- Being phobic about looking at words and perhaps numbers (Dyscalculia) as they would make them feel queasy because the external images could be moving and forming strange patterns and therefore hard to read.
- A term I have coined ‘Labelism’, which is where a person with a diagnosis has start to buy into that label so that they believe they ARE that label and all the limitations that the label affords. ‘I can’t learn because I have Dyslexia’, ‘I will never be able to spell’ and most damaging ‘I will never amount to anything because that is what I have been told by an authority figure’. These are some of the statements that I have heard many times from real clients.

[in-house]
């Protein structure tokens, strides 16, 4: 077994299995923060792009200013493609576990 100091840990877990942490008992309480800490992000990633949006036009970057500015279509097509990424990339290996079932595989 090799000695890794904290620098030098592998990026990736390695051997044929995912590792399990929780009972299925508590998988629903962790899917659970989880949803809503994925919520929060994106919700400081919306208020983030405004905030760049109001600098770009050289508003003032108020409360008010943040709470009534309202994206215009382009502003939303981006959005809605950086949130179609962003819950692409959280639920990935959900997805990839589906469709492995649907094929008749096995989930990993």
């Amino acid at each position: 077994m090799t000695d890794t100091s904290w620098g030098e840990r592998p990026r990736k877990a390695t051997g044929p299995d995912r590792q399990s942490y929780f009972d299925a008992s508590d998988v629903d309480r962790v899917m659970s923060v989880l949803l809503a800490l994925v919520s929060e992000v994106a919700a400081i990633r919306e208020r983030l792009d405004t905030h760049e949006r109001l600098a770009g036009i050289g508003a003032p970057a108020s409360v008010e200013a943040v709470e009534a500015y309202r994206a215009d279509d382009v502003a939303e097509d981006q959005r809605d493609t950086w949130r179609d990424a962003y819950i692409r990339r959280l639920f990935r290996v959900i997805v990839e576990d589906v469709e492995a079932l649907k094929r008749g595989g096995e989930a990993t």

Once Olive knew what was happening she started looking at how she could coach these students to adopt and use a more effective strategy that would allow them to spell and read more fluently. She started with how to get students into the optimal learning state before any actual learning would take place. Once the students were able to calm themselves sufficiently so that their bodies were calm but their minds were still alert, she was then able to help them control their mental imagery. The effect of this is that letters and words that would previously have been reversing or jumbling up would now be still, flat and easily seen.
This seemingly simple approach has proven so effective that when a learner, who has been struggling for years, finally understand what they are supposed to be doing internally they realise that they can actually do what others find so naturally easy, and all within a very short space of time.